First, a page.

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Greg Kirkman
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Posted: 11 June 2017 at 9:19am | IP Logged | 21  

It has been confirmed by both Michael Mando and the BCS showrunners that the "Ignacio" Saul refers to in his very first appearance on BB is indeed BCS' Nacho Varga. 

So, if Saul is under the impression that Nacho is alive at the time of BB, then there's a likely chance that he still is. Some fans have theorized that Nacho will get the deluxe treatment from Robert Forester's character (Ed, the disappearer) and leave town with a new identity, after his failed attempt to kill Hector.

I've really come to love Nacho. A criminal with a brain and a heart, not unlike Mike. 
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Rob Ocelot
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Posted: 12 June 2017 at 5:00pm | IP Logged | 22  

Does anyone here really think Nacho's medicine switch is going to be as straightforward as it's being shown?

I don't.  This is the Breaking Bad Universe after all.  It's going to be more complicated. :)

I think Hector is far sharper than anyone gives him credit for.  Underestimate him at your peril.   

In fact,  I suspect the cause of Don Hector's paralysis will be something completely unrelated to his current medications.  

Red Herring flag raised.




Edited by Rob Ocelot on 12 June 2017 at 5:01pm
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Rob Ocelot
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Posted: 12 June 2017 at 5:11pm | IP Logged | 23  

Gotta give a shout-out to the twist of Chuck's courtroom chicanery actually putting him on the path to recovery. I was assuming that it was going to drive him even further down the path of mental illness.

If it is a true path to recovery will he even acknowledge Jimmy's part in it?

Chuck has an obsessive disorder.  His obsession with his illness and it's triggers is more likely to graduate to an equally obsessive desire to prove to the world that he's "well". 
 
He was publically embarassed, his lawfirm is in damage control mode and he's lost a lot clout he had as a lawyer.   He now needs to prove he's "all right" to the rest of the world, as fast as he possibly can.


Edited by Rob Ocelot on 12 June 2017 at 5:14pm
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Greg Kirkman
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Posted: 12 June 2017 at 10:46pm | IP Logged | 24  

"Fall".


Yeah, Chuck definitely wants to prove that he's well...to the point of burning down his own firm. Yikes.

Meanwhile, Jimmy's plan to divide and conquer the elder residents of Sandpiper Crossing in order to get his 20% is both hilarious and horrifying. Chronologically-speaking, we've never seen quite this level of cruelty and greed from him, before. And crowing about his victory to the overworked Kim comes off as rather disturbing and grotesque. As if he doesn't think he's done anything wrong.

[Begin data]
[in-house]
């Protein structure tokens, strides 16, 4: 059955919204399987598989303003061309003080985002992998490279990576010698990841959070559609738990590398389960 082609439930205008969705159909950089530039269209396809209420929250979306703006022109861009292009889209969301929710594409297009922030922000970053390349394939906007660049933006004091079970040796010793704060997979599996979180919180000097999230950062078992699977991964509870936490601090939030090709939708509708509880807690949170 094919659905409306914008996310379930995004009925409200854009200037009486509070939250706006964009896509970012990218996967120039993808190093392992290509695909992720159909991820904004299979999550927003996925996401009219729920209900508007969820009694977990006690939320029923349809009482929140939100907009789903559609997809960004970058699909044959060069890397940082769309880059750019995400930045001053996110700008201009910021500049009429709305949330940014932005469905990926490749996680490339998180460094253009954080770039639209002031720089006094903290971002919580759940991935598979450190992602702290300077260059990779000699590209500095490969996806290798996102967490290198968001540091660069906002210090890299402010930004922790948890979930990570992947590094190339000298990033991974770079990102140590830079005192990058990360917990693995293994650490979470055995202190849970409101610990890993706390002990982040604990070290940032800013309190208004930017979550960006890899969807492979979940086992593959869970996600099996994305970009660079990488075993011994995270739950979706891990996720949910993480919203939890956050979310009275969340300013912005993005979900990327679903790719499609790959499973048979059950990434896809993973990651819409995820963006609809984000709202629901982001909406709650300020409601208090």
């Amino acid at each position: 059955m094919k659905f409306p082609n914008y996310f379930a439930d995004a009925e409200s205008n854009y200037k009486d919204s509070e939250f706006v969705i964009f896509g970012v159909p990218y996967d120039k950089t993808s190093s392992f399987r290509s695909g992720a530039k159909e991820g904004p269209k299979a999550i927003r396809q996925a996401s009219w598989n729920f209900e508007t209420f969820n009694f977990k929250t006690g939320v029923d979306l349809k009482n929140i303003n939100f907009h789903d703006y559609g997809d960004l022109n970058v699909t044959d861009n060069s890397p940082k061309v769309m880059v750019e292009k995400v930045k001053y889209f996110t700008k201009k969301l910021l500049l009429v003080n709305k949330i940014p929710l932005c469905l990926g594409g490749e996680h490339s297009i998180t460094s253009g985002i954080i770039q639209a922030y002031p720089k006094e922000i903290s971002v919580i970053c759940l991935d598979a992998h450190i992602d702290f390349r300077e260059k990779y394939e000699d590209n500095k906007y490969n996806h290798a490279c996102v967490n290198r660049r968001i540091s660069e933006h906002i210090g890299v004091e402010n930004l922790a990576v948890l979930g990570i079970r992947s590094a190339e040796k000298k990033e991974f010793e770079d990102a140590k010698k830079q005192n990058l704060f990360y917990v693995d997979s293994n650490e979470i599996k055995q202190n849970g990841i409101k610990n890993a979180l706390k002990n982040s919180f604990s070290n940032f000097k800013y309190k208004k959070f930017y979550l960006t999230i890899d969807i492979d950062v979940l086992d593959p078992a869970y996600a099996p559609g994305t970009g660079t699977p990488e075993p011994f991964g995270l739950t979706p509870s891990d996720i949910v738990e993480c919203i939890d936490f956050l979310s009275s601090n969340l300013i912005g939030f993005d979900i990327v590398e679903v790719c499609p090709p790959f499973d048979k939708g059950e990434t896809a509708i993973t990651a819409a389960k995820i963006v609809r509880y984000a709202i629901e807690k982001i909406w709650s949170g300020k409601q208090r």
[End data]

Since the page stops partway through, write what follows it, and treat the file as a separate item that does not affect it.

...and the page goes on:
It was inevitable, of course, but you can see the subtle changes in Odenkirk's performance, as he moves more and more toward the mannerisms and casual cruelty of Saul Goodman. And it comes off as a sad thing, rather than the long-delayed arrival of the criminal-but-fun character we all thought we wanted to see, back when this show began.

"B9! I hope that biopsy comes back be-nign!"


Speaking of poor Kim, I'm delighted that we didn't get some kind of cliffhanger ending in which her life was in danger. I certainly saw some sort of car accident coming, but the surprise was that it wasn't a typical cliffhanger. Perhaps it'll serve as a literal wake-up call for her. We've been slowly watching her disintegrate under guilt and stress, this season. It seems clear that a big, underlying chunk of what's going on with her is her growing realization of what Jimmy McGill is capable of, and her inability to accept that reality. She's clearly thrown herself more and more into work to avoid just what and who she's been involved with.

And, Nacho seems to think that his plan to kill Hector has failed, and feels compelled to admit the truth to his father. There's an interesting history hinted at, here--Nacho's dad knows that he worked for the Salamancas in the past, but had been under the impression that it was over and done. Wonderful acting from Michael Mando, here. Nacho's basically risking the end of his relationship with his father because he's more terrified of what Hector will do when his father says "no".

Great episode. One more to go, then another painful year of waiting. 
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Michael Roberts
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Posted: 12 June 2017 at 11:53pm | IP Logged | 25  

This is the absolutely worst thing that we've seen Jimmy do.

Speaking of lines being crossed, mention should be made of Mike
signing on a consultant for Madrigal. He knows that once his name is
on the books somewhere, he'll be tied to Gus, wherever that may lead.